An Israeli soldier guides a tank to a new position at a staging area near the Israel Gaza Strip Border, southern Israel, Thursday. A cease-fire agreement between Israel and the Gaza Strip's Hamas rulers took effect Wednesday night, bringing an end to eight days of the fiercest fighting in years and possibly signaling a new era of relations between the bitter enemies. Photo by: AP Photo/Lefteris Pitarakis
November 23, 2012 10:10:27 AM
GAZA CITY, Gaza Strip -- Israeli troops shot dead a Palestinian man and wounded 19 people as crowds surged toward Gaza's border fence with Israel today, a health official said, the first violence since a truce between Israel and Gaza's Hamas rulers took hold a day before.
The shooting did not appear to pose an immediate threat to the Egypt-brokered cease-fire, which called for an end to Gaza rocket fire on Israel and Israeli airstrikes on Gaza. The truce came after eight days of cross-border fighting, the bloodiest between Israel and Hamas in four years.
The Gaza prime minister, Ismail Haniyeh of Hamas, has urged militant factions to respect the cease-fire. It appeared unlikely Hamas would retaliate for today's shooting because that could jeopardize the militant group's potential gains from the cease-fire deal, such as an easing of restrictions on movement in and out of the Palestinian territory.
Hamas officials were not immediately available for comment. Nafez Azzam, a spokesman for Gaza's Islamic Jihad, said the shooting was a violation of the truce and that Egypt was informed.
This morning, hundreds of Palestinians approached Israel's border fence in several locations in southern Gaza, according to an Associated Press Television News cameraman. In the past, Israel's military has barred Palestinians from getting close to the fence, and soldiers opened fire routinely to enforce a no-go zone meant to prevent infiltrations into Israel.
Since the cease-fire, growing numbers of Gazans have entered the no-go zone.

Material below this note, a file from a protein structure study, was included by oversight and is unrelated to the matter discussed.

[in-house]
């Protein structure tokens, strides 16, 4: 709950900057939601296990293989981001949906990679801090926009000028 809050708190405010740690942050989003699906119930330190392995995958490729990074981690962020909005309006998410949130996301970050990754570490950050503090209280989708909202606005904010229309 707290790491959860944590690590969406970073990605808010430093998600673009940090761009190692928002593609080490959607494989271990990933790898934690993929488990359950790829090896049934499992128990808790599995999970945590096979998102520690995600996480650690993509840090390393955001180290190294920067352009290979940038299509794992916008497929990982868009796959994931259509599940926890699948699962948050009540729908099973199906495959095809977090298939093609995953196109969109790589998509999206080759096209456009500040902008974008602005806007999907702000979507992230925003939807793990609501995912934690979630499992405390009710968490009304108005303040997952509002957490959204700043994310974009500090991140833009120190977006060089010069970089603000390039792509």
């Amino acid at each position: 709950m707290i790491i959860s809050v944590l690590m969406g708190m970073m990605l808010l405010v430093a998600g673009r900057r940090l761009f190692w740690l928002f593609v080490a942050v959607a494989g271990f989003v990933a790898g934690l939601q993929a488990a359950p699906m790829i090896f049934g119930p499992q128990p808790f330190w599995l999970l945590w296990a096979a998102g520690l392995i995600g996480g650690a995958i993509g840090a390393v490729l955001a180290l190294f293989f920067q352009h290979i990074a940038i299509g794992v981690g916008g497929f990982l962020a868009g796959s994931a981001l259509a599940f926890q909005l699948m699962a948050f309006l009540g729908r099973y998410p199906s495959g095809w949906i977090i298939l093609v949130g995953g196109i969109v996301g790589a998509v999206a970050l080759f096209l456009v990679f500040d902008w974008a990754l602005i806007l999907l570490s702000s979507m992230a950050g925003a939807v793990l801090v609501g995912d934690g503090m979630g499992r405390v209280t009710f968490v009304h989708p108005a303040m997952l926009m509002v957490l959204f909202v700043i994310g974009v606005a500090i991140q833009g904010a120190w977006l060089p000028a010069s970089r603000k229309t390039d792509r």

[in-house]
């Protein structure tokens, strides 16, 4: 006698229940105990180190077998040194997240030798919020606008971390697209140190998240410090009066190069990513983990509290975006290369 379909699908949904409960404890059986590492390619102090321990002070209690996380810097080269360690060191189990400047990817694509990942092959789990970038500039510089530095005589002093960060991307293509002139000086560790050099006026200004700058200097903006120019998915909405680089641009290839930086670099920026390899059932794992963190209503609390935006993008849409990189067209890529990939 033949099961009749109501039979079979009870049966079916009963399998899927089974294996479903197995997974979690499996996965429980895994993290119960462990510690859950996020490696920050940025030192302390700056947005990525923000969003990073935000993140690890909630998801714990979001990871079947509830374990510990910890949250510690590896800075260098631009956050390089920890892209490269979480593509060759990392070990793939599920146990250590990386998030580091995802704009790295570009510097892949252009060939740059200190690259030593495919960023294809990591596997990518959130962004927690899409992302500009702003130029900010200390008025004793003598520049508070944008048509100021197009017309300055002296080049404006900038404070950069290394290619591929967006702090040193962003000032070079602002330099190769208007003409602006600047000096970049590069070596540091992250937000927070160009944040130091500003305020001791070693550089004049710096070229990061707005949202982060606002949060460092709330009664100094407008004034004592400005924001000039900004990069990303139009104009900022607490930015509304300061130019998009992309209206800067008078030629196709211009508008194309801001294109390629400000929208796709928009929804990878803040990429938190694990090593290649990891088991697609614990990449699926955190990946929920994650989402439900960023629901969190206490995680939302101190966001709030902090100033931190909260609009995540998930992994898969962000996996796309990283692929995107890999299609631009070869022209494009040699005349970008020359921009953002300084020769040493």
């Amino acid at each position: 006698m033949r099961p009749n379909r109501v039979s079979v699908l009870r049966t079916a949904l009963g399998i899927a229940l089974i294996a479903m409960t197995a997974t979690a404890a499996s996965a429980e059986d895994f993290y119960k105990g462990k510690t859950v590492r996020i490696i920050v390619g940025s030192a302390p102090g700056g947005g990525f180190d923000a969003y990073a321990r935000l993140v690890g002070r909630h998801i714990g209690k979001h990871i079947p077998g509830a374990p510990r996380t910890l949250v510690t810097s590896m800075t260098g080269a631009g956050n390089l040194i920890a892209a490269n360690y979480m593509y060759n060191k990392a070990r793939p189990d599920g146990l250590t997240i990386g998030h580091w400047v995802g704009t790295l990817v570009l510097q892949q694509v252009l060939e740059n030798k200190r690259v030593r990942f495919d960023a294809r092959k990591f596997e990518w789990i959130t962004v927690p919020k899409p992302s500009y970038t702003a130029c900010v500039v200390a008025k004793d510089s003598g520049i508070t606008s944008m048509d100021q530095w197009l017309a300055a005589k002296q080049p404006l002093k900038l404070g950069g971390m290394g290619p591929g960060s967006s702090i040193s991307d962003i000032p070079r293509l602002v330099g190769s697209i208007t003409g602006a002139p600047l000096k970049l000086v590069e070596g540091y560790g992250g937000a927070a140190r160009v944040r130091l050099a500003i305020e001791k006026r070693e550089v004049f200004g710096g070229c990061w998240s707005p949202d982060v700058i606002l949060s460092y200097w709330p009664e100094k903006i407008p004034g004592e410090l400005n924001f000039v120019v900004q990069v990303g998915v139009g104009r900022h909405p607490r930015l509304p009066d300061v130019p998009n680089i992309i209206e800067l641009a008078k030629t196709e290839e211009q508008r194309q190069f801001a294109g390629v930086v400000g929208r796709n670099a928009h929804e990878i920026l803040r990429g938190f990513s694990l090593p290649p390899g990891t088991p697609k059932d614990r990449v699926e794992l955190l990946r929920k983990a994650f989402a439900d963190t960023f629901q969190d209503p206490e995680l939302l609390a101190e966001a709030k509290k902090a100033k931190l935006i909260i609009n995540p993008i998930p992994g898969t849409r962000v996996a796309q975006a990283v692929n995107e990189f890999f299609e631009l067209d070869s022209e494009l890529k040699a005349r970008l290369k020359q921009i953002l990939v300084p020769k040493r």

In one incident captured by Associated Press video, several dozen Palestinians, most of them young men, approached the fence, coming close to a group of Israeli soldiers standing on the other side.
Some Palestinians briefly talked to the soldiers, while others appeared to be taunting them with chants of "God is Great" and "Morsi, Morsi," in praise of Egyptian President Mohammed Morsi, whose mediation led to the truce.
At one point, a soldier shouted in Hebrew, "Go there, before I shoot you," and pointed away from the fence, toward Gaza. The soldier then dropped to one knee, assuming a firing position. Eventually, a burst of automatic fire was heard, but it was not clear whether any of the casualties were from this incident.
Gaza health official Ashraf al-Kidra said a 20-year-old man was killed and 19 people were wounded.
Israel's military said roughly 300 Palestinians approached the security fence at several locations in southern Gaza, tried to damage it and cross into Israel. Soldiers fired warning shots in the air to distance the Palestinians from the fence, but after they refused to move back, troops fired at their legs, the military said. It also said a Palestinian infiltrated into Israel in the course of the unrest, but he was returned to Gaza.
The truce allowed both Hamas and Israeli Prime Minister Benjamin Netanyahu to step back from the brink of a full-fledged war. Over eight days, Israel's aircraft carried out some 1,500 strikes on Hamas-linked targets, while Gaza fighters peppered Israel with roughly the same number of rockets.
The fighting killed 166 Palestinians, including dozens of civilians, and six Israelis.
In Cairo, Egypt is hosting separate talks with Israeli and Hamas envoys on the next phase of the cease-fire -- a new border deal for blockaded Gaza. Hamas demands lifting of all border restrictions, while Israel insists that Hamas must halt weapons smuggling to the territory.
In Israel, a poll showed that about half of Israelis think their government should have continued its military offensive against Hamas.
The independent Maagar Mohot poll released today shows 49 percent of respondents feel Israel should have kept going after squads that fire rockets into Israel. Thirty-one percent supported the government's decision to stop. Twenty percent had no opinion.
Twenty-nine percent thought Israel should have sent ground troops to invade Gaza. The poll of 503 respondents had an error margin of 4.5 percentage points.
The same survey showed Netanyahu's Likud Party and electoral partner Israel Beiteinu losing some support, but his hard-line bloc would still able to form the next government. Elections are Jan. 22.
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